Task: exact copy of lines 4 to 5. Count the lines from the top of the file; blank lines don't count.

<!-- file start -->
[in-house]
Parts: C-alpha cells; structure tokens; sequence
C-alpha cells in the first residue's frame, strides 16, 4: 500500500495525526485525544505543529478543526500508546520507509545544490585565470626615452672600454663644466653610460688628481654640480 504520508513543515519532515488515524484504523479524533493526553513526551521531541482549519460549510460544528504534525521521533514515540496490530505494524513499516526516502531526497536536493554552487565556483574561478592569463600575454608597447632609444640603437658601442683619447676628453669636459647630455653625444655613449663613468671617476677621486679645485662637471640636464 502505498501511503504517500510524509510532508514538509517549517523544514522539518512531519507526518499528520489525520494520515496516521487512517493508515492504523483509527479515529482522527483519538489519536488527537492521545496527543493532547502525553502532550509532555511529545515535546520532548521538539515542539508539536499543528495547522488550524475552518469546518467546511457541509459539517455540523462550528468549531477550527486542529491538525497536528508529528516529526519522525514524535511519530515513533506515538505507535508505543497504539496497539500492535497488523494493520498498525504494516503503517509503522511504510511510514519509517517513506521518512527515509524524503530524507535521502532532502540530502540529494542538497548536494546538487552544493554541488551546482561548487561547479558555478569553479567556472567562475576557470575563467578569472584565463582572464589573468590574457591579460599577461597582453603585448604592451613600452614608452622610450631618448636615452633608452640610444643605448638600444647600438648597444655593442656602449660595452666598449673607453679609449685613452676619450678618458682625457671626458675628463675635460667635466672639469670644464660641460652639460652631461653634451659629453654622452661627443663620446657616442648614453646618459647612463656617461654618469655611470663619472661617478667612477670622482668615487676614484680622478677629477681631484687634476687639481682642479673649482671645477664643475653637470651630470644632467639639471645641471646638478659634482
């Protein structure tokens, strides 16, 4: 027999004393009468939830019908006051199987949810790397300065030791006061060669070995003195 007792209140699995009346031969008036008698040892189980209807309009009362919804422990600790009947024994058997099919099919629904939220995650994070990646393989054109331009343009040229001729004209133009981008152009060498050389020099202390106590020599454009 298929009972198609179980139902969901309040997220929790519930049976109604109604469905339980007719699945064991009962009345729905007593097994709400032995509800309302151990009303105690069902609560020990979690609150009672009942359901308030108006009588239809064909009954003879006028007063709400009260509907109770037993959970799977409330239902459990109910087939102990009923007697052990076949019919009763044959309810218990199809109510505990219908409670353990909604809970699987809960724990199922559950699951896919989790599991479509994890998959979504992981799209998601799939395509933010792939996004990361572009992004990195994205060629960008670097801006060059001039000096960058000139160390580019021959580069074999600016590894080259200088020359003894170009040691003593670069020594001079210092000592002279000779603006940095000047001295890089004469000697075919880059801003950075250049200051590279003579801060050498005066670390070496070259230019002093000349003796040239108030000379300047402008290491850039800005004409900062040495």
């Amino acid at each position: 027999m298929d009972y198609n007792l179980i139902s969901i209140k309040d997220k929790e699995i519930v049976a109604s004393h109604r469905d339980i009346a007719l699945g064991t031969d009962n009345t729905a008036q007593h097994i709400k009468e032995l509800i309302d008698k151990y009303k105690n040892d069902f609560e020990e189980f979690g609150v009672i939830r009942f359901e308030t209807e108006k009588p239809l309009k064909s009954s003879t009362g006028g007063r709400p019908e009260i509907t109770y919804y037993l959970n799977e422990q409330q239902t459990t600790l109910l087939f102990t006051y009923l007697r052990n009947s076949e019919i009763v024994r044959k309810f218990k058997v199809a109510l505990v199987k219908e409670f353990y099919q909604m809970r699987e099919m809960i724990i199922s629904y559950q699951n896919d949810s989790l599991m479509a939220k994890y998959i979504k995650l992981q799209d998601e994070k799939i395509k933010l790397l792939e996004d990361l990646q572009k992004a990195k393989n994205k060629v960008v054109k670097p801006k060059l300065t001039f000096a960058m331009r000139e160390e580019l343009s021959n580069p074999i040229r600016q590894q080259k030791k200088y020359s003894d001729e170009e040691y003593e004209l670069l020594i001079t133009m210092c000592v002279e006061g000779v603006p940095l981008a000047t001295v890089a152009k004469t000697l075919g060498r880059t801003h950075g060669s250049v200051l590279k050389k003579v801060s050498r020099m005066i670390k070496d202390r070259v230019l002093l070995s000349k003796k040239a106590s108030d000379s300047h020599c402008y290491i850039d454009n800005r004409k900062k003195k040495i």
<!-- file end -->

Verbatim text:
């Protein structure tokens, strides 16, 4: 027999004393009468939830019908006051199987949810790397300065030791006061060669070995003195 007792209140699995009346031969008036008698040892189980209807309009009362919804422990600790009947024994058997099919099919629904939220995650994070990646393989054109331009343009040229001729004209133009981008152009060498050389020099202390106590020599454009 298929009972198609179980139902969901309040997220929790519930049976109604109604469905339980007719699945064991009962009345729905007593097994709400032995509800309302151990009303105690069902609560020990979690609150009672009942359901308030108006009588239809064909009954003879006028007063709400009260509907109770037993959970799977409330239902459990109910087939102990009923007697052990076949019919009763044959309810218990199809109510505990219908409670353990909604809970699987809960724990199922559950699951896919989790599991479509994890998959979504992981799209998601799939395509933010792939996004990361572009992004990195994205060629960008670097801006060059001039000096960058000139160390580019021959580069074999600016590894080259200088020359003894170009040691003593670069020594001079210092000592002279000779603006940095000047001295890089004469000697075919880059801003950075250049200051590279003579801060050498005066670390070496070259230019002093000349003796040239108030000379300047402008290491850039800005004409900062040495």
């Amino acid at each position: 027999m298929d009972y198609n007792l179980i139902s969901i209140k309040d997220k929790e699995i519930v049976a109604s004393h109604r469905d339980i009346a007719l699945g064991t031969d009962n009345t729905a008036q007593h097994i709400k009468e032995l509800i309302d008698k151990y009303k105690n040892d069902f609560e020990e189980f979690g609150v009672i939830r009942f359901e308030t209807e108006k009588p239809l309009k064909s009954s003879t009362g006028g007063r709400p019908e009260i509907t109770y919804y037993l959970n799977e422990q409330q239902t459990t600790l109910l087939f102990t006051y009923l007697r052990n009947s076949e019919i009763v024994r044959k309810f218990k058997v199809a109510l505990v199987k219908e409670f353990y099919q909604m809970r699987e099919m809960i724990i199922s629904y559950q699951n896919d949810s989790l599991m479509a939220k994890y998959i979504k995650l992981q799209d998601e994070k799939i395509k933010l790397l792939e996004d990361l990646q572009k992004a990195k393989n994205k060629v960008v054109k670097p801006k060059l300065t001039f000096a960058m331009r000139e160390e580019l343009s021959n580069p074999i040229r600016q590894q080259k030791k200088y020359s003894d001729e170009e040691y003593e004209l670069l020594i001079t133009m210092c000592v002279e006061g000779v603006p940095l981008a000047t001295v890089a152009k004469t000697l075919g060498r880059t801003h950075g060669s250049v200051l590279k050389k003579v801060s050498r020099m005066i670390k070496d202390r070259v230019l002093l070995s000349k003796k040239a106590s108030d000379s300047h020599c402008y290491i850039d454009n800005r004409k900062k003195k040495i």